First we read about Bilah, a clever young girl, who is taken by a a friend of her late father's to Laban's camp at Padan Aram, after her father's death in a tragic work accident, before we are introduced to 'tender eyed' Leah, the ravishing Rachel and the other handmaiden Zilpah. Rachel and Leah are introduced to us at the ages of eleven and fourteen respectively. Bilah is a similar age to Rachel and Zilpah a similar age to Leah. As we read of the lives and interactions of four beautiful girls, each with their own unique personalities and characters, I grew to love and care about them all.
The entry of Jacob fleeing from his brother Esau's wrath shapes the lives of all four girls who will later bear Jacob's twelve sons.
Card departs very little from the Biblical novel while filling in the caps in a most skillful manner. It is an interesting insight into the intricacies of the lives of the characters who shaped the history of the nation of Israel. A very sensitive insightful, and compassionate portrayal that kept the right amount of humour and intrigue. Fascinating insights into the Book of the revelations of Enoch as Enoch, who walked with the people of Zion, is taken up to heaven, as Jacob teaches Leah and Bilah. The only flaw may be that the author seems to downplay the love of Jacob for Rachel who was in fact the center of his attention, and he turns Laban, who is not well though of in Jewish and Christian scripture into a sympathetic character.
But we feel as if we are really there in Padan-Aram as we share the lives of Jacob and four fascinating young women. Card shows a deep understanding of women and of men and of their interactions. It is a novel and a work of historical fiction that is at once engaging and enlightening. It really deepened my perspectives of these events and people. I am determined when I am next in Israel to visit Rachel's Tomb between Gilo and Beit Lechem and the Tomb of the Matriarchs in Tiberias where Zilpah and Bilah are buried, having visited the Cave of Machpelah in Hebron where Jacob and Leah are buried.
Disappointing Feb 22, 2008
I was excited to read this book because I really enjoyed "Sarah" and "Rebekah." Unfortunately, I found this particular book to be filled with inaccuracies and sexual references. It is in no way as disgusting and offensive as the account of these four women in "The Red Tent," but it made me wonder if Orson Scott Card was trying to capitalize on the success of that book by imitating it. I understand that historical fiction is just that -- fiction. But it's difficult to take the word of God and ancient stories that have been passed down for thousands of years and change them around just to suit an author's whims. I would have appreciated this book more if it had built a story that was more faithful to the accounts in the book of Genesis.
solid, uplifting fiction with strong female characters Feb 1, 2008
The third book in Card's Women of Genesis series, this intertwines the stories of four women - the two sisters from the title and their unlikely handmaidens, Bilhah and Zilpah. Similar in tone and style to the previous entries in the series, Sarah and Rebekah, it remains faithful to what is shown in the Bible while breathing full life and spirit into the characters.
While the book is clearly one about faith, it does not shove that down the reader's throat. The women have normal hopes, fears and dreams. They are shown to be as strong as the men around them, which isn't a common view from biblical times. It is not often you can find spiritually uplifting fiction that flows this well.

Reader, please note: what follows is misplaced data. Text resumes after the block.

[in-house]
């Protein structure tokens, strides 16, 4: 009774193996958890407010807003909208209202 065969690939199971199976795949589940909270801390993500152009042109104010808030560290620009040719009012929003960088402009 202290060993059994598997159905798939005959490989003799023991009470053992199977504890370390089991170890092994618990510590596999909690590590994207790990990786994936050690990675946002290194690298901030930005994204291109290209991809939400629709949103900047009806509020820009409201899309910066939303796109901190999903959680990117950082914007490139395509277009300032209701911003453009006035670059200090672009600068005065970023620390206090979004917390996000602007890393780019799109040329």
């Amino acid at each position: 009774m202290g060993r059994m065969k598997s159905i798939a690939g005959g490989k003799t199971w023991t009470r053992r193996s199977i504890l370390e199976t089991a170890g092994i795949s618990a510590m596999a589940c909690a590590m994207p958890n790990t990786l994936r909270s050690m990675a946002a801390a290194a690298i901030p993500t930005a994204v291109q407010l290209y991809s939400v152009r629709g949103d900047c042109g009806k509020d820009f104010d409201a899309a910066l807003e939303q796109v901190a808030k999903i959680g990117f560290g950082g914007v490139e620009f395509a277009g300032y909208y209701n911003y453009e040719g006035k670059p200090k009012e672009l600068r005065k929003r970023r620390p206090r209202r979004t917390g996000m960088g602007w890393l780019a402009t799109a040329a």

Card is an excellent writer, and fans of his better known science fiction and fantasy works would be well served to try out this series.
Complaint Nov 13, 2007
I have already mentioned to you that I never recieved this book, I am expecting you to do something about this Rachael and Leah,also Zipporah wife to Moses and also Rebecca. These are three books I never recieved. Please correct this Carolyn.
Bibically shamed Oct 19, 2007
The plot was okay other then too much dialouge and people argueing, but after reading three books in the series of Women in Genensis I was increasingly trouble by things the books claim didn't happen. Of course I know this is fiction and the author has every right to fill in missing places of the Bible with speculation and imagination, but to repeatly have the characters claim a part of the Bible isn't true distrubs me. At least twice in two of the books it's said that Isaac never tried to pass his wife off as his sister like Abraham did. However the Bible says they did. If the author didn't like that part of the story he could have just left it out, not called the Bible false. There are other Bibical problems with the books, but I wouldn't fault the author for not being totally bibically correct. We can't memorize the whole Bible and get every detail right. I may have kept reading his books anyway because I do really like that a central theme in the books is that there's only God and He loves us and has a wonderful plan for us even when it doesn't seem likely. However something I read in the afterword of the book Sarah made me reject any more of his books. If you don't mind the quote it said, "...I believe in the Bible so seriously that I think it really is what it claims to be - a record, written by men, of stories that seemed important and truthful to them at the time of writing, using the standards of truth available to them at the time. This means that the idea of inerrancy of Biblical scripture is silly on its face." The Bible never claims to be just a book of records. It is inerrant as evidence by how little it has changed over the centuries. We can't just pick and choose what we want to believe or there really isn't a guidline. Maybe next an author will say not all of the ten comandments are real and God probably didn't really tell people not to murder. Maybe that's unlikely, but you get the idea.